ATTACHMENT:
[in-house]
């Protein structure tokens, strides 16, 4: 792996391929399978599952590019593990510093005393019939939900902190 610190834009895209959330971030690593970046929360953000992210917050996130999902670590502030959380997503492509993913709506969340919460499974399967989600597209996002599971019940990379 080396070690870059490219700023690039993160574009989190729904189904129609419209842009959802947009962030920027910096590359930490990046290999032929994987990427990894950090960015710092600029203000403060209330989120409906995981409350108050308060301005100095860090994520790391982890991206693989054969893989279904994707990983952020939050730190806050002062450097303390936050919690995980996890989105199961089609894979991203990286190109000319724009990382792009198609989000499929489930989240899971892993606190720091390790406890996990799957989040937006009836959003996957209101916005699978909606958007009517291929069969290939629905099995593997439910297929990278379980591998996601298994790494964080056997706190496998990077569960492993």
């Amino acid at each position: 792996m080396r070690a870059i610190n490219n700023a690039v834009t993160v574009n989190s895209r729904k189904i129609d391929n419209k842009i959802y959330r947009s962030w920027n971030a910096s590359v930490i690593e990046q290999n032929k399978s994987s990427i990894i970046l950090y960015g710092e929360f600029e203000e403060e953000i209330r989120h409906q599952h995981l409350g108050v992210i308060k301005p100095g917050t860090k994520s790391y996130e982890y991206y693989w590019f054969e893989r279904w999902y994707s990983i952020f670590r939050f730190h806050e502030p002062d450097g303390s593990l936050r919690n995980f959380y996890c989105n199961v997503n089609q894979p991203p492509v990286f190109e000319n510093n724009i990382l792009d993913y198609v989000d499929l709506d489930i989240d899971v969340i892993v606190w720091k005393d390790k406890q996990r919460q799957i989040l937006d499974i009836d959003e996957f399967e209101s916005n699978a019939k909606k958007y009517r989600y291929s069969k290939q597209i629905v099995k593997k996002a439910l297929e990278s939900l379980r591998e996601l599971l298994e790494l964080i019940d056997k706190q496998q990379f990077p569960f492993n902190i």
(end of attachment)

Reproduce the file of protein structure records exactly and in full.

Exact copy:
[in-house]
């Protein structure tokens, strides 16, 4: 792996391929399978599952590019593990510093005393019939939900902190 610190834009895209959330971030690593970046929360953000992210917050996130999902670590502030959380997503492509993913709506969340919460499974399967989600597209996002599971019940990379 080396070690870059490219700023690039993160574009989190729904189904129609419209842009959802947009962030920027910096590359930490990046290999032929994987990427990894950090960015710092600029203000403060209330989120409906995981409350108050308060301005100095860090994520790391982890991206693989054969893989279904994707990983952020939050730190806050002062450097303390936050919690995980996890989105199961089609894979991203990286190109000319724009990382792009198609989000499929489930989240899971892993606190720091390790406890996990799957989040937006009836959003996957209101916005699978909606958007009517291929069969290939629905099995593997439910297929990278379980591998996601298994790494964080056997706190496998990077569960492993």
């Amino acid at each position: 792996m080396r070690a870059i610190n490219n700023a690039v834009t993160v574009n989190s895209r729904k189904i129609d391929n419209k842009i959802y959330r947009s962030w920027n971030a910096s590359v930490i690593e990046q290999n032929k399978s994987s990427i990894i970046l950090y960015g710092e929360f600029e203000e403060e953000i209330r989120h409906q599952h995981l409350g108050v992210i308060k301005p100095g917050t860090k994520s790391y996130e982890y991206y693989w590019f054969e893989r279904w999902y994707s990983i952020f670590r939050f730190h806050e502030p002062d450097g303390s593990l936050r919690n995980f959380y996890c989105n199961v997503n089609q894979p991203p492509v990286f190109e000319n510093n724009i990382l792009d993913y198609v989000d499929l709506d489930i989240d899971v969340i892993v606190w720091k005393d390790k406890q996990r919460q799957i989040l937006d499974i009836d959003e996957f399967e209101s916005n699978a019939k909606k958007y009517r989600y291929s069969k290939q597209i629905v099995k593997k996002a439910l297929e990278s939900l379980r591998e996601l599971l298994e790494l964080i019940d056997k706190q496998q990379f990077p569960f492993n902190i």